Portugal 7 North Korea 0

Portugal: Eduardo; Miguel, Carvalho, Alves, Coentrao; Mendes, Meireles (Veloso 70), Tiago; Simao (Duda 74), Almeida (Liedson 77), Ronaldo

North Korea: Myong-Guk; Jong-Hyok (Sung-Chol 75), Chol-Jin, Jun-Il, Kwang-Chon, Yun-Nam; Yong-Hak; In-Guk (Yong-Jun 58), Nam-Chol (Kum-Il 58); Yong-Jo, Tae-Se

North Korea were completely overrun by Portugal in Cape Town this afternoon, shipping seven goals as they crashed out of the tournament and saw the Portuguese all but book their place in the last 16 with Cristiano Ronaldo scoring his first international goal for two years in the process.

Queiroz rings the changes

Carlos Queiroz set his team out in the same 4-3-3 system that he deployed against the Ivory Coast last week, but made a number of changes to personnel to give the side a greater attacking emphasis against a North Korean side that proved difficult for Brazil to break down in their opening game. Miguel, a more forward-thinking defender, replaced Paulo Ferreira at right-back, with Tiago replacing Deco as the most advanced of the midfield three and Simao came in on the right flank for Danny who had a poor game against Sven-Goran Eriksson’s team.

The North Korean’s also kept faith with the system that they had used in their opening game, a 5-3-2 relying on defensive organisation to see them through, Coach Kim Jong-Hun seeing no need to make any changes to his line-up after a narrow 2-1 defeat to Brazil at Ellis Park.

Defensive incompetence

From the opening minutes of the game it became clear that the North Koreans were playing with a greater openness than they had done against Dunga’s team, pushing their wing-backs, Cha Jong-Hyok and Ji Yun-Nam, further up field in an attempt to create extra width in the final third. During the early stages of the first-half the Koreans impressed with their new-found attacking spark, Jong Tae-Se and Hong Yong-Jo both looking dangerous in and around the Portuguese penalty area.

Football Fans Know Better

However, in seeking to get forward more regularly the Koreans left themselves suicidally exposed at the back.

Once Raul Meireles had struck to put the Portuguese ahead the defensive organisation for which Jong-Hun’s side were lauded against Brazil completely dissipated and made proceedings far too easy for Queiroz’s men.

Perhaps carried away with their increased importance to the attacking phase, Jong-Hyok and Yun-Nam were continually caught out of position in the wide areas and brutally punished for their lack of positional intelligence.

Three of the Portuguese goals came as a direct result of the wide midfielders and full-backs getting in behind the wing-backs, with the Koreans struggling to cope with the overlapping runs of Miguel and Fabio Coentrao and their opponents’ pace on the counter-attack.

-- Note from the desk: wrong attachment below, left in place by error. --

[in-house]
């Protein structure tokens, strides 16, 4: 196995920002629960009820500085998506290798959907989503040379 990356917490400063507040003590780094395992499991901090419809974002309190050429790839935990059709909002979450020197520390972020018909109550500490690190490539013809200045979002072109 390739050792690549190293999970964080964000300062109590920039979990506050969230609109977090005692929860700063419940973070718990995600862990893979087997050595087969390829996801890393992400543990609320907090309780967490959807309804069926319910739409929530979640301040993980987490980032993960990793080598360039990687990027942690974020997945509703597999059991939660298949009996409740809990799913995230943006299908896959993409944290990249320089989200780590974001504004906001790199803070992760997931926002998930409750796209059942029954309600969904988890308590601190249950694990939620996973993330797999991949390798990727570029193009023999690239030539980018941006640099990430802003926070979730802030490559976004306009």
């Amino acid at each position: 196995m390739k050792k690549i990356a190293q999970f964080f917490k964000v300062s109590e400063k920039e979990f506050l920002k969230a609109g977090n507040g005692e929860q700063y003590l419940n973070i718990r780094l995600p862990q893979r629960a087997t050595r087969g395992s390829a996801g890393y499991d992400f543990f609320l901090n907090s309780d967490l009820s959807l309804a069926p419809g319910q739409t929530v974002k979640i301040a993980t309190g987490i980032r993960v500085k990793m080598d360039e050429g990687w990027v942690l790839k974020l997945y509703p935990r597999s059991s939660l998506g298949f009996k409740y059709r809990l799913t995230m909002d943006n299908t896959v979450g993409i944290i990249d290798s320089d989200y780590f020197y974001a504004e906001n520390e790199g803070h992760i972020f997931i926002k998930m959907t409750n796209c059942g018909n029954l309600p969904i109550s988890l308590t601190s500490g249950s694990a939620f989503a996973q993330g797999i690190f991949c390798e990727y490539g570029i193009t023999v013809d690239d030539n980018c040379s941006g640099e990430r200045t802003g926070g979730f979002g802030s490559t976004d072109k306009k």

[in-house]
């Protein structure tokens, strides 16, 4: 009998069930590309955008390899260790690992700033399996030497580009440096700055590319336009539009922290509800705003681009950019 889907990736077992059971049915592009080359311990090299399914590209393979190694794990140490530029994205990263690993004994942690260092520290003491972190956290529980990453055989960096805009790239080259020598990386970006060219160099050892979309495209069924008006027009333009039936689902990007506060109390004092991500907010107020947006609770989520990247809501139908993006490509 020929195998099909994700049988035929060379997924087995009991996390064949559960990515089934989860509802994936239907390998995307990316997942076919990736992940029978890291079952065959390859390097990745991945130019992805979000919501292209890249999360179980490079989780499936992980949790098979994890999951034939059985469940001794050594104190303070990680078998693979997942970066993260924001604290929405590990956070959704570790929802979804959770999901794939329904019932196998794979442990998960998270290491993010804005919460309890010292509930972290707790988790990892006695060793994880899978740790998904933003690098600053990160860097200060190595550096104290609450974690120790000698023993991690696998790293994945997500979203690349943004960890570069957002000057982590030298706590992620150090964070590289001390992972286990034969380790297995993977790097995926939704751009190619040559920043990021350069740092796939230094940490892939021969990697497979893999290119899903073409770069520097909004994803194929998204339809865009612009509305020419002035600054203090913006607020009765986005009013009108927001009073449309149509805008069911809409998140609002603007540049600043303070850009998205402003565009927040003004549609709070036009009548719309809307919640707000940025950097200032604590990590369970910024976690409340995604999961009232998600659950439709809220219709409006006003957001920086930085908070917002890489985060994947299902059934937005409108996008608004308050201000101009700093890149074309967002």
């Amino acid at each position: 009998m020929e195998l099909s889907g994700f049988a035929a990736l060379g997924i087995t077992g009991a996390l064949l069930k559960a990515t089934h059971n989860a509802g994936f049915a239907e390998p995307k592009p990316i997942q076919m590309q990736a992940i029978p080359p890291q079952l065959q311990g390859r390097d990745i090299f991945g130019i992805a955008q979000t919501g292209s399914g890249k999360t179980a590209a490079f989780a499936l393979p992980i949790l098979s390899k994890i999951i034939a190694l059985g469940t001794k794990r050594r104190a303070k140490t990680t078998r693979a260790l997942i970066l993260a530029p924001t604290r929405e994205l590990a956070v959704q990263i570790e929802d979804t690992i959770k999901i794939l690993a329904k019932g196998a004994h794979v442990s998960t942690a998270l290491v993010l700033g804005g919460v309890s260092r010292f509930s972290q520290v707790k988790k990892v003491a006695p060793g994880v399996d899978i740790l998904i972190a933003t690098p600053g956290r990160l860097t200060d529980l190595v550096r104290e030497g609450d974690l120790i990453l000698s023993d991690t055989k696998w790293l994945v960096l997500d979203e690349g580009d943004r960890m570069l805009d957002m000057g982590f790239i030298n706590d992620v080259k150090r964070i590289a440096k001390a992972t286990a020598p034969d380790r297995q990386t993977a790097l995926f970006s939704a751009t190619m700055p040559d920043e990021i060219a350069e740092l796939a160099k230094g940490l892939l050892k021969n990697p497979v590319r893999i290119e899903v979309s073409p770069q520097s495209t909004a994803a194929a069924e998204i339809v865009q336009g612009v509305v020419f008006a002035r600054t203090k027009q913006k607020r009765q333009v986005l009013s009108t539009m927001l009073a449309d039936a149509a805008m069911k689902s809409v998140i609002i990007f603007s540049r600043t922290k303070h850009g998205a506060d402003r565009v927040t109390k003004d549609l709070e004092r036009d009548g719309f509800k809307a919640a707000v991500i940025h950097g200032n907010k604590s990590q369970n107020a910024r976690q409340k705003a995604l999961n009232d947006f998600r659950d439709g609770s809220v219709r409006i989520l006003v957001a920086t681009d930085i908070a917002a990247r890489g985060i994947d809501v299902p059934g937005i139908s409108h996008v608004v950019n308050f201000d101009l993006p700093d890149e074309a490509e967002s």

Cristiano Ronaldo and Simao were given increasing amounts of space and time on the ball as the match progressed, continually unmarked and given the freedom to run at he Korean defence and cross for Hugo Almeida and the attacking midfielders who broke forward very effectively all afternoon.

Portuguese running from deep

Although the wing-backs were particularly poor defensively, the trio of centre-halves also put in a disappointing performance and looking panicked in the face of some direct running from the Portugal midfield players. North Korea were overrun in defence by the runs from deep by the likes of Tiago and Raul Meireles, both of whom had terrific games for their country.

This running from midfield was the key feature of the Portuguese performance, the team attacking in numbers and overrunning the five defenders and one holding player – An Yong-Hak – that constituted Korea’s defensive unit. Runs from deep by Meireles and Almeida were central to Portugal’s first and third goals, with similar runs from Tiago contributing to the first and third as the Korean resistance crumbled during the second-half.

Portugal also pressed efficiently from the front and forced basic errors out of the Koreans when they were in possession, Jong-Hun’s players giving the ball away in dangerous areas far too often and punished by the goal of Ronaldo who capitalised on the poor control of Pak Chol-Jin to run clean through on goal.

Portugal all but in the last 16

This was a disastrous performance from the North Koreans, the polar opposite to the efficiency they showed against Brazil and a display that didn’t do justice to the collective abilities of their players. Portugal, on the other hand, have boosted their goal difference to such an extent that it would take a big defeat to Brazil and a similarly dominant win for the Ivory Coast over North Korea for them to miss out on the last 16.

Queiroz’s side were undoubtedly flattered by the abjectness of North Korea, but they certainly showed great improvement today and, despite the criticism of the team before the tournament, could be discovering their best form at the most opportune of moments.